Lorenzo Vigas didn’t set out to become a filmmaker. Born in Venezuela in 1967, Vigas was pursuing a master’s degree in Molecular Biology when he decided to move to New York and attend filmmaking workshops at New York University. That pivot paid off, and Vigas is now a celebrated filmmaker, premiering films at Cannes and the Venice Film Festival, where he won the Golden Lion for his feature film directorial debut, From Afar.
His latest film, The Box, serves as the conclusion to his trilogy on the theme of fatherhood in Latin America, which began with his 2004 short Elephants Never Forget and continued with From Afar. The Box tells the story of a young teenager traveling through northern Mexico to collect his father’s remains from a communal grave. But, as he returns home, he comes across a man who he is convinced may actually be his father. He becomes involved in the man’s life and is swept up in the exploitative recruitment of factory workers in Mexico, blending a coming-of-age story with high stakes real-world implications.
"This last chapter is mainly about the consequences for young adolescents of not having had a father at home," Vigas tells A.frame. "How we go through life seeking to replace the father figure. What do we cling to? To a political figure? From whom we accept everything because he fills that emptiness. Without that presence at home, young people grow up without a defined identity, that is the reality for millions of young people in Latin America who are raised without a father."
Vigas made great efforts not only with the story of a young man's search for fatherhood, but also the harsh reality of factory work in Mexico. "It is the first Mexican fiction film to be able to be made inside an active and working factory," he explains. "The factories located in Ciudad Juarez are very protective of their production processes and do not allow access to anyone with a camera. After a long search process (more than a year), we managed to shoot one of the most important scenes of the film inside a working maquiladora. That kind of pressure can either be paralyzing or an opportunity to push yourself to your limit."
The Box is Venezuela's official submission for the 2023 Oscars, and Vigas hopes the story resonates with audiences. "We all have a locked box at home. A box that weighs on our shoulders when we go out on the street. Some are able to open that box, to take out the heavy things that are inside, others never dare to open it and carry it for the rest of their lives. The Box is about that box we all have at home," Vigas says.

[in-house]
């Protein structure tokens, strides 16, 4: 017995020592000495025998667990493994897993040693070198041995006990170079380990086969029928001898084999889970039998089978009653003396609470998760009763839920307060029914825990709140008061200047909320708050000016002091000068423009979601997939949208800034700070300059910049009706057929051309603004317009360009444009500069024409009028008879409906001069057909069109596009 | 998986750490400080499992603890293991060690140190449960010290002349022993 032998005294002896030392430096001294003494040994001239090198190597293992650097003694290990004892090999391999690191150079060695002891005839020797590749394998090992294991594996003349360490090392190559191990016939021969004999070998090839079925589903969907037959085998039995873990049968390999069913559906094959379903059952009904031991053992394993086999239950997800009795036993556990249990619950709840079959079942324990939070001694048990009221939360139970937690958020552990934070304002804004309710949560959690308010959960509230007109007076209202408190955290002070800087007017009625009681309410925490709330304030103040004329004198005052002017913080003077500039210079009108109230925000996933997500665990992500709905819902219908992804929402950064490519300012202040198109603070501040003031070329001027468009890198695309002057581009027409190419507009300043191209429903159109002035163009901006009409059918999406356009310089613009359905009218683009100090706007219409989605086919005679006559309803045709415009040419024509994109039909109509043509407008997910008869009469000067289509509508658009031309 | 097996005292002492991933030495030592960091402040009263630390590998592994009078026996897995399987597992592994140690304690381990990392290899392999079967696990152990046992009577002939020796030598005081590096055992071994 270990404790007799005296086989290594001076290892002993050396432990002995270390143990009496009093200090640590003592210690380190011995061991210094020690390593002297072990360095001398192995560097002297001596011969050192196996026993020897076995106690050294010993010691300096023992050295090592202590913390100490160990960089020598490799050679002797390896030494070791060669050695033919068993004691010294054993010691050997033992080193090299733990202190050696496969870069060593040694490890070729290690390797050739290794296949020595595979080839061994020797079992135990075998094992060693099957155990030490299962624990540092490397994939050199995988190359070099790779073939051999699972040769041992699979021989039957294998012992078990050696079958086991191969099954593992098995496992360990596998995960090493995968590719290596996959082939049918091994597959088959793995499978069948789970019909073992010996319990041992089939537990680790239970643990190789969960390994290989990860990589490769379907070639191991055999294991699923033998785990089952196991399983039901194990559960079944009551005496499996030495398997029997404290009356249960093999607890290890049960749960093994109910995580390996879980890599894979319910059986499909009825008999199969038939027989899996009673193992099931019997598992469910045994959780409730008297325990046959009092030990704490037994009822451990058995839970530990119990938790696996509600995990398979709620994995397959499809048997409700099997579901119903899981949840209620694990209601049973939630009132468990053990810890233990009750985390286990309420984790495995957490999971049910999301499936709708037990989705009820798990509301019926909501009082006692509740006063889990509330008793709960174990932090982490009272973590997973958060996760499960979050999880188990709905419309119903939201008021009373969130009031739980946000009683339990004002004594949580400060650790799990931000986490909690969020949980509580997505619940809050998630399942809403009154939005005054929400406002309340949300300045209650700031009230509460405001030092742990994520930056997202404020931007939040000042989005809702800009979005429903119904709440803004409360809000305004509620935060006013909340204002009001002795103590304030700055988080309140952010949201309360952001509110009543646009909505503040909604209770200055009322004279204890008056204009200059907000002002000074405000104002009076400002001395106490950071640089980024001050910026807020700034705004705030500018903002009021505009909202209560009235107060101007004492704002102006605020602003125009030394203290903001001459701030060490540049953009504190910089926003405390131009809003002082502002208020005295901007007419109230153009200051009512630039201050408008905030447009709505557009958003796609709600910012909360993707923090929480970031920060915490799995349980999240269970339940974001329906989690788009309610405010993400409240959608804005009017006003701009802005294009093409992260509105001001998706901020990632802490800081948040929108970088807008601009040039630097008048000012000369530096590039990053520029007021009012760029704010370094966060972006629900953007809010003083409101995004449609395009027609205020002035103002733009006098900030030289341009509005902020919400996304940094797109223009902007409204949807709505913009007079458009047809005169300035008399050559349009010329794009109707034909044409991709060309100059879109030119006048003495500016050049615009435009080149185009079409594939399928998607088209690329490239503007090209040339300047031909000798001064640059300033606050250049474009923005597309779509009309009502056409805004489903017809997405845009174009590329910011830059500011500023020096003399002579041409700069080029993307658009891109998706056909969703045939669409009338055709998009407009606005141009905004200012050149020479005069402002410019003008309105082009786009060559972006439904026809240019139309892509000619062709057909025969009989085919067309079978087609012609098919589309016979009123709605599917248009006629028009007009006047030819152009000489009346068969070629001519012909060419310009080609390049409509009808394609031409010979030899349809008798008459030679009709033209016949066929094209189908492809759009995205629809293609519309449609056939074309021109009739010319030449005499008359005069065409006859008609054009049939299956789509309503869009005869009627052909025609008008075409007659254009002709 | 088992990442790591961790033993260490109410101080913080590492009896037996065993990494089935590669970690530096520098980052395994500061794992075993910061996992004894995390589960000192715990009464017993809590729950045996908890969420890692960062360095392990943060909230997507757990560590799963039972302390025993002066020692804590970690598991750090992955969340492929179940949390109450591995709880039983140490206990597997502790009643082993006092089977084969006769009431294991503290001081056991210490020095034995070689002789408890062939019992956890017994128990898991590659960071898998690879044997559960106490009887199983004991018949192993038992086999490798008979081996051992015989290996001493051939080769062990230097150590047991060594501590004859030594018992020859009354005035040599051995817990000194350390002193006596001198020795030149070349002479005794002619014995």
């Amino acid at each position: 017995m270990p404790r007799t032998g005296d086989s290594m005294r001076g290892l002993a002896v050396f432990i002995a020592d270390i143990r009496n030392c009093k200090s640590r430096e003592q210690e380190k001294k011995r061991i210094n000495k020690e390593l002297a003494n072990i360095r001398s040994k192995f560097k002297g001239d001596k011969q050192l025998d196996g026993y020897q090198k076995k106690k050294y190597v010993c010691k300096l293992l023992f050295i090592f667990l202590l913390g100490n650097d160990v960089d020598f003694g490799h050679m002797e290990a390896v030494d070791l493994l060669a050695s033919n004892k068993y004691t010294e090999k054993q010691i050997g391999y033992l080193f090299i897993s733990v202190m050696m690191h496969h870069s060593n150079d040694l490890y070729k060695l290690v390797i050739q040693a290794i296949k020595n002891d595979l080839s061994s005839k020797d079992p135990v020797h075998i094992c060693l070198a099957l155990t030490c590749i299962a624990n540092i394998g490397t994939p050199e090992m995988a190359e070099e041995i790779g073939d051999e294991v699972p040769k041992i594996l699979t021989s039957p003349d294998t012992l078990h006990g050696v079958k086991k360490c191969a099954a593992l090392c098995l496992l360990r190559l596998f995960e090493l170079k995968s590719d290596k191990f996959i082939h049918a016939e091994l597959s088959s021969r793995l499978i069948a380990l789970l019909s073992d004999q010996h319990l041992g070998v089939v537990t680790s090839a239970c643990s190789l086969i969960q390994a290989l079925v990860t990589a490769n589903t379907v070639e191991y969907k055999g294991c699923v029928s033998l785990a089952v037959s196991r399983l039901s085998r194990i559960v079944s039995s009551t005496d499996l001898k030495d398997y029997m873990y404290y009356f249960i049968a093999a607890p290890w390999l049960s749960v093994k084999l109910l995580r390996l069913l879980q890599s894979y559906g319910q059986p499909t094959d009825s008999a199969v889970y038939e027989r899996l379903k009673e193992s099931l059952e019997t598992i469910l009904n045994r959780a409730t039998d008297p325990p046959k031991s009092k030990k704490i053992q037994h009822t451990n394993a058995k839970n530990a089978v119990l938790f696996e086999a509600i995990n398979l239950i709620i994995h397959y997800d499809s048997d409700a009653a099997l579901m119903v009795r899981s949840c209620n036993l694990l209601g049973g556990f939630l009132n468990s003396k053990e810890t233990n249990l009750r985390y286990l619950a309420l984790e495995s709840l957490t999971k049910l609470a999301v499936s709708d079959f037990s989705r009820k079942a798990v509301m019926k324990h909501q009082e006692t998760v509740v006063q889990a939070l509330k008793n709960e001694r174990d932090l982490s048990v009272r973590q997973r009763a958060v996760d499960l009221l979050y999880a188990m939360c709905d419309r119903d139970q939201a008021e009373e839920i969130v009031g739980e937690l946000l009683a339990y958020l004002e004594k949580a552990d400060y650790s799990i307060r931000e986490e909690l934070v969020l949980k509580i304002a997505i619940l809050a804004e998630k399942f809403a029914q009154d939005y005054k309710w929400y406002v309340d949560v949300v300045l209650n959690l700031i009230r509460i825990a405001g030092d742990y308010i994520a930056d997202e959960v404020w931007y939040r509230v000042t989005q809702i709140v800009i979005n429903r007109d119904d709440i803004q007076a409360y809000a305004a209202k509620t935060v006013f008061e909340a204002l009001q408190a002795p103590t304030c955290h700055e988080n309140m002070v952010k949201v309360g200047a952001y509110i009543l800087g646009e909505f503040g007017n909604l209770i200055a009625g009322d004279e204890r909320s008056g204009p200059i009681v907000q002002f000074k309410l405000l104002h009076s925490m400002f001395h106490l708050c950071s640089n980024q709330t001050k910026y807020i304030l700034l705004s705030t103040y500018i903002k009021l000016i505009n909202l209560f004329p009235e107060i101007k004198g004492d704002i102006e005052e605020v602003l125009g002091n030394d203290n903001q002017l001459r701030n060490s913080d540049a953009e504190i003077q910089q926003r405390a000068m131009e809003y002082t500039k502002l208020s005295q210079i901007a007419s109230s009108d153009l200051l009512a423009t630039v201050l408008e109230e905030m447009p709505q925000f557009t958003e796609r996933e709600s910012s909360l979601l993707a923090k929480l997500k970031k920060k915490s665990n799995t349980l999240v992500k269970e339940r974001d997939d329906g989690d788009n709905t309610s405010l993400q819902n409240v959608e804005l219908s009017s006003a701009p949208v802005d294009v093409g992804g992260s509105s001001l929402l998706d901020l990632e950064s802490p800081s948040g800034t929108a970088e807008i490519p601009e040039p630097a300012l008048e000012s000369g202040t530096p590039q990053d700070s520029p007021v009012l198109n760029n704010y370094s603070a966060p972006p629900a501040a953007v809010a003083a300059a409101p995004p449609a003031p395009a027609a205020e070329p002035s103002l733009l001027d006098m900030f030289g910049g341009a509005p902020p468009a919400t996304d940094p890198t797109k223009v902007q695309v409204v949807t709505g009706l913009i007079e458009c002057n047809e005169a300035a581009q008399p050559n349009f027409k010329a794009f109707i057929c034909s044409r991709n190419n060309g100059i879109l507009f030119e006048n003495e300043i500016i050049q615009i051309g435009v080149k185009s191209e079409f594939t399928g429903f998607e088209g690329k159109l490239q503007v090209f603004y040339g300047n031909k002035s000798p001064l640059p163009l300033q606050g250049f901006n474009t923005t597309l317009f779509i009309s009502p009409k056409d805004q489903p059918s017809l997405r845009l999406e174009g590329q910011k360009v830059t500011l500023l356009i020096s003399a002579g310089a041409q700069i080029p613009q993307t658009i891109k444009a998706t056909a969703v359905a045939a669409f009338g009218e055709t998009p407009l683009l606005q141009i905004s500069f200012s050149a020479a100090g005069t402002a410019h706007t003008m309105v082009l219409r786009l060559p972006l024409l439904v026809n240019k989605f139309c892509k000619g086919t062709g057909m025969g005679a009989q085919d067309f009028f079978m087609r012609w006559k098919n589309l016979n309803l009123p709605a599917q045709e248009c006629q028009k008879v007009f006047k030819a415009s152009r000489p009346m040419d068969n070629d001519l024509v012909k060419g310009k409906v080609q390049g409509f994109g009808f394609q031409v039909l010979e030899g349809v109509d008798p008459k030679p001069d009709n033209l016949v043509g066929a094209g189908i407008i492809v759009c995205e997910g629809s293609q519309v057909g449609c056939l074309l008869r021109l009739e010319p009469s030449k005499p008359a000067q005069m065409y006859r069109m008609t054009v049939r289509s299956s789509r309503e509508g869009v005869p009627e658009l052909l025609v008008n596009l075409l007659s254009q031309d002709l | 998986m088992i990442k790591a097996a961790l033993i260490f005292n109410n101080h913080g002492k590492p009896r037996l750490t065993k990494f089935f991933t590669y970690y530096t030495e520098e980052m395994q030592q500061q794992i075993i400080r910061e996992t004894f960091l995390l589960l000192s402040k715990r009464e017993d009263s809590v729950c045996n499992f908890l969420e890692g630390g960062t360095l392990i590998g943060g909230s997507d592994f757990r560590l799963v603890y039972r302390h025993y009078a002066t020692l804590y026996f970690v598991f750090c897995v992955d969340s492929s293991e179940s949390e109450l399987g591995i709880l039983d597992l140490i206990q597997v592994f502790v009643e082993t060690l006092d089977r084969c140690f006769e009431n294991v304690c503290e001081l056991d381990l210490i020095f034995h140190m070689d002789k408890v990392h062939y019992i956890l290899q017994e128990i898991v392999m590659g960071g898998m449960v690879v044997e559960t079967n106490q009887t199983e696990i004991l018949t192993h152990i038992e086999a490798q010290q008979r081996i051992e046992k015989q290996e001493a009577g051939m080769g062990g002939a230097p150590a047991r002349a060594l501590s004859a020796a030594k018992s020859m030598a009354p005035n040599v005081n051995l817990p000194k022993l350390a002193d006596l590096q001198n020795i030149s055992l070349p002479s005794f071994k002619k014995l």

Below, Vigas shares with A.frame the five films that influence how he approaches emotion in a film and found self-reflection in cinema.
Written and Directed by: Robert Bresson
Robert Bresson's work has influenced me because it goes against the established norm within the cinematographic narrative. Bresson moves away from the usual tools of manipulation and seeks to convey emotion through pure cinematic language. Actors should not convey emotion through their performances; rather, as a result of the cinematographic narrative, the viewer comes to feel the emotional movement of the actors. The individual shot should not convey beauty, but the sum of them together is what should achieve meaning. The work is the sum of all its elements and none of them - image, sound, art, interpretations, et cetera - should stand out. Only when all its parts are put together does the work acquire autonomy and meaning.
In particular, I also value when the elements of a film stand out and have their own voice, such as the music, acting, or the production design. But Bresson pushed the cinematographic narrative to its purest level and, for that reason, he is undoubtedly one of the authors who has influenced me the most. In my films, although I value the elements separately, I try to concentrate on achieving an emotion that comes as a consequence of the consecutiveness of shots or scenes devoid of it. That at the end of the story the viewer's unconscious experiences an emotional movement that is the consequence of the cinematographic experience as a whole.